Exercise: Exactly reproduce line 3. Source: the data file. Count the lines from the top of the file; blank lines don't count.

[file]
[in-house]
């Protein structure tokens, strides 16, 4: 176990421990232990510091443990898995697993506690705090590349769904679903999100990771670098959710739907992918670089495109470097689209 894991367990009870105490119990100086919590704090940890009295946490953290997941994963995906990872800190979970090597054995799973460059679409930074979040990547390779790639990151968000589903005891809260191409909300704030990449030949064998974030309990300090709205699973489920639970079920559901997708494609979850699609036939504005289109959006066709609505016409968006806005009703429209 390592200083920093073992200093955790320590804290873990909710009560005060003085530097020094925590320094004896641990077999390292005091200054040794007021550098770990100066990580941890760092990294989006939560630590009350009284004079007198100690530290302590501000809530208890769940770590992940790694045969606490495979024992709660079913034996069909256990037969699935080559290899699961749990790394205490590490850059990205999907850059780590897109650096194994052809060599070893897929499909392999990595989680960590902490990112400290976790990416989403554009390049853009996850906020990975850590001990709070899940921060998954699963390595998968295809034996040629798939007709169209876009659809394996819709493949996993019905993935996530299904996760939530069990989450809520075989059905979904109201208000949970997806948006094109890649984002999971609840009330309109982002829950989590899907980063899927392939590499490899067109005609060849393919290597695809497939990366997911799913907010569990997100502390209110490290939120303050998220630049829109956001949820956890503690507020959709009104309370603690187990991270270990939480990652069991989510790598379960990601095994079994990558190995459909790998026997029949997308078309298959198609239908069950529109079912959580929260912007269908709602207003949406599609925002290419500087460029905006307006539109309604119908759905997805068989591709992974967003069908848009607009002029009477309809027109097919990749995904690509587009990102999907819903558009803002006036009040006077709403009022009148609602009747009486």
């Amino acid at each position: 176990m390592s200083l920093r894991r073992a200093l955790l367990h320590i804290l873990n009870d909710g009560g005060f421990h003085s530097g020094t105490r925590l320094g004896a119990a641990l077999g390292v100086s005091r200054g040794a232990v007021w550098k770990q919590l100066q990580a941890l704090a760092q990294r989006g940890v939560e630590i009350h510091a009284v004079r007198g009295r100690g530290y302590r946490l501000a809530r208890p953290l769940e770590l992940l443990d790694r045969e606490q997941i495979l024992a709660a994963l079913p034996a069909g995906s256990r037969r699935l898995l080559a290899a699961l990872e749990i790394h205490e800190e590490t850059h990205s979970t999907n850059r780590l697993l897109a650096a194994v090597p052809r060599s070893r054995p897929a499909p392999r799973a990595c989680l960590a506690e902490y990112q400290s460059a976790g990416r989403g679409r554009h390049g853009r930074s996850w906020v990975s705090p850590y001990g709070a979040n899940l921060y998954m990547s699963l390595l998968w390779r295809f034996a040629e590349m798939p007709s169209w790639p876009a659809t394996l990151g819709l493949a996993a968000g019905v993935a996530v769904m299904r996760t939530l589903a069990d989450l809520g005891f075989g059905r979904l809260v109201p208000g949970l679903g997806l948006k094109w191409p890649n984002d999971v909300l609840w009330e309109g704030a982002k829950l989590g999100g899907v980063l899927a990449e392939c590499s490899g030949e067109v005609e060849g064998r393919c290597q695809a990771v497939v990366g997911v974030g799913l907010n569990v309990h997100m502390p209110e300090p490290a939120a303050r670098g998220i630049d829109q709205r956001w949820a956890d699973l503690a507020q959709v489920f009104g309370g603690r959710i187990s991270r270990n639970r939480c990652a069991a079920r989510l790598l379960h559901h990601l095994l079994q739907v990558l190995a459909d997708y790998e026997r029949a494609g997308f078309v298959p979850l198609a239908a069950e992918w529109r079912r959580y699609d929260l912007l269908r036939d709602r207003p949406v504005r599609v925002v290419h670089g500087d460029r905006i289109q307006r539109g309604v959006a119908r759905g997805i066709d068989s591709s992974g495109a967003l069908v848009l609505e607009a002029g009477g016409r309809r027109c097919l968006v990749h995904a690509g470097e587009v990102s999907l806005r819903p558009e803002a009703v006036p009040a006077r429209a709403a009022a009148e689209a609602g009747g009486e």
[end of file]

């Amino acid at each position: 176990m390592s200083l920093r894991r073992a200093l955790l367990h320590i804290l873990n009870d909710g009560g005060f421990h003085s530097g020094t105490r925590l320094g004896a119990a641990l077999g390292v100086s005091r200054g040794a232990v007021w550098k770990q919590l100066q990580a941890l704090a760092q990294r989006g940890v939560e630590i009350h510091a009284v004079r007198g009295r100690g530290y302590r946490l501000a809530r208890p953290l769940e770590l992940l443990d790694r045969e606490q997941i495979l024992a709660a994963l079913p034996a069909g995906s256990r037969r699935l898995l080559a290899a699961l990872e749990i790394h205490e800190e590490t850059h990205s979970t999907n850059r780590l697993l897109a650096a194994v090597p052809r060599s070893r054995p897929a499909p392999r799973a990595c989680l960590a506690e902490y990112q400290s460059a976790g990416r989403g679409r554009h390049g853009r930074s996850w906020v990975s705090p850590y001990g709070a979040n899940l921060y998954m990547s699963l390595l998968w390779r295809f034996a040629e590349m798939p007709s169209w790639p876009a659809t394996l990151g819709l493949a996993a968000g019905v993935a996530v769904m299904r996760t939530l589903a069990d989450l809520g005891f075989g059905r979904l809260v109201p208000g949970l679903g997806l948006k094109w191409p890649n984002d999971v909300l609840w009330e309109g704030a982002k829950l989590g999100g899907v980063l899927a990449e392939c590499s490899g030949e067109v005609e060849g064998r393919c290597q695809a990771v497939v990366g997911v974030g799913l907010n569990v309990h997100m502390p209110e300090p490290a939120a303050r670098g998220i630049d829109q709205r956001w949820a956890d699973l503690a507020q959709v489920f009104g309370g603690r959710i187990s991270r270990n639970r939480c990652a069991a079920r989510l790598l379960h559901h990601l095994l079994q739907v990558l190995a459909d997708y790998e026997r029949a494609g997308f078309v298959p979850l198609a239908a069950e992918w529109r079912r959580y699609d929260l912007l269908r036939d709602r207003p949406v504005r599609v925002v290419h670089g500087d460029r905006i289109q307006r539109g309604v959006a119908r759905g997805i066709d068989s591709s992974g495109a967003l069908v848009l609505e607009a002029g009477g016409r309809r027109c097919l968006v990749h995904a690509g470097e587009v990102s999907l806005r819903p558009e803002a009703v006036p009040a006077r429209a709403a009022a009148e689209a609602g009747g009486e």